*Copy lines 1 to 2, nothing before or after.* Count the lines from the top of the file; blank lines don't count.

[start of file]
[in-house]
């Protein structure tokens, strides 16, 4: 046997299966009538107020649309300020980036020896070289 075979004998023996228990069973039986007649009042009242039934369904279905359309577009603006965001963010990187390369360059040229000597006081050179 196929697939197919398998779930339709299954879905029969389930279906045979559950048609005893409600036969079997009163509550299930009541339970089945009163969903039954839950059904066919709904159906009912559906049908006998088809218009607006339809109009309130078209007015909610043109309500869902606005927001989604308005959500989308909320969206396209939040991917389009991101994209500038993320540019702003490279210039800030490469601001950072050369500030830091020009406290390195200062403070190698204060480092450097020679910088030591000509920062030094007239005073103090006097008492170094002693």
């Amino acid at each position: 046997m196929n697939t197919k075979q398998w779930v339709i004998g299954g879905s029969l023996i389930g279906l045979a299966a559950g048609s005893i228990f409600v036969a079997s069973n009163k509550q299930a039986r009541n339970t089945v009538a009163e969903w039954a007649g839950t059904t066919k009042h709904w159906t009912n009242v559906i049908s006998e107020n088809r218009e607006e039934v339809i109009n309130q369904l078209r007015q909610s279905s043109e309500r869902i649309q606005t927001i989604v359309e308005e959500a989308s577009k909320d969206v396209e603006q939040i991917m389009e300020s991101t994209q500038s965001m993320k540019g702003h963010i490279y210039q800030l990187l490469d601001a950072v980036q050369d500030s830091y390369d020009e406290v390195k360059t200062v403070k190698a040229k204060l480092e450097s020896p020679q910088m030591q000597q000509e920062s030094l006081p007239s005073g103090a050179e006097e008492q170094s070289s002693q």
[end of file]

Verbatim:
[in-house]
């Protein structure tokens, strides 16, 4: 046997299966009538107020649309300020980036020896070289 075979004998023996228990069973039986007649009042009242039934369904279905359309577009603006965001963010990187390369360059040229000597006081050179 196929697939197919398998779930339709299954879905029969389930279906045979559950048609005893409600036969079997009163509550299930009541339970089945009163969903039954839950059904066919709904159906009912559906049908006998088809218009607006339809109009309130078209007015909610043109309500869902606005927001989604308005959500989308909320969206396209939040991917389009991101994209500038993320540019702003490279210039800030490469601001950072050369500030830091020009406290390195200062403070190698204060480092450097020679910088030591000509920062030094007239005073103090006097008492170094002693």